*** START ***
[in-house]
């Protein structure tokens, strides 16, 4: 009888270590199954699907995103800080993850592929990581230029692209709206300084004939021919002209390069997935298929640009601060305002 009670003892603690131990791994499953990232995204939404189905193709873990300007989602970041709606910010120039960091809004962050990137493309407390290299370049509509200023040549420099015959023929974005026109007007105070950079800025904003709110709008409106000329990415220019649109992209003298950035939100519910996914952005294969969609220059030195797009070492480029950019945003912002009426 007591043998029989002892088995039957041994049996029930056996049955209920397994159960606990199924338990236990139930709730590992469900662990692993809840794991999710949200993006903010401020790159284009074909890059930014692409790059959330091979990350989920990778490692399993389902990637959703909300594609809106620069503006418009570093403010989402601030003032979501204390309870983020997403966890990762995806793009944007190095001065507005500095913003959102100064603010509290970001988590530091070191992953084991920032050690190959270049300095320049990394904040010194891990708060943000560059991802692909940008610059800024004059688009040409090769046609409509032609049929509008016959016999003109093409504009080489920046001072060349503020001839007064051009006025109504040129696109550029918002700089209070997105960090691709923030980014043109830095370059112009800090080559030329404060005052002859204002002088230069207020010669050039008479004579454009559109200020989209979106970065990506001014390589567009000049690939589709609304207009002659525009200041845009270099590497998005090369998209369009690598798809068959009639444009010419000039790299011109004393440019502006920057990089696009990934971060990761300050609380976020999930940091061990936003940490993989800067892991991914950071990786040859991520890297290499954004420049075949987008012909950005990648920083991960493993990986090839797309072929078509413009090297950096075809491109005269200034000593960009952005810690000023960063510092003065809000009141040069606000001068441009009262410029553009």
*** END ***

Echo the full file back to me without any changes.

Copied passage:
[in-house]
């Protein structure tokens, strides 16, 4: 009888270590199954699907995103800080993850592929990581230029692209709206300084004939021919002209390069997935298929640009601060305002 009670003892603690131990791994499953990232995204939404189905193709873990300007989602970041709606910010120039960091809004962050990137493309407390290299370049509509200023040549420099015959023929974005026109007007105070950079800025904003709110709008409106000329990415220019649109992209003298950035939100519910996914952005294969969609220059030195797009070492480029950019945003912002009426 007591043998029989002892088995039957041994049996029930056996049955209920397994159960606990199924338990236990139930709730590992469900662990692993809840794991999710949200993006903010401020790159284009074909890059930014692409790059959330091979990350989920990778490692399993389902990637959703909300594609809106620069503006418009570093403010989402601030003032979501204390309870983020997403966890990762995806793009944007190095001065507005500095913003959102100064603010509290970001988590530091070191992953084991920032050690190959270049300095320049990394904040010194891990708060943000560059991802692909940008610059800024004059688009040409090769046609409509032609049929509008016959016999003109093409504009080489920046001072060349503020001839007064051009006025109504040129696109550029918002700089209070997105960090691709923030980014043109830095370059112009800090080559030329404060005052002859204002002088230069207020010669050039008479004579454009559109200020989209979106970065990506001014390589567009000049690939589709609304207009002659525009200041845009270099590497998005090369998209369009690598798809068959009639444009010419000039790299011109004393440019502006920057990089696009990934971060990761300050609380976020999930940091061990936003940490993989800067892991991914950071990786040859991520890297290499954004420049075949987008012909950005990648920083991960493993990986090839797309072929078509413009090297950096075809491109005269200034000593960009952005810690000023960063510092003065809000009141040069606000001068441009009262410029553009």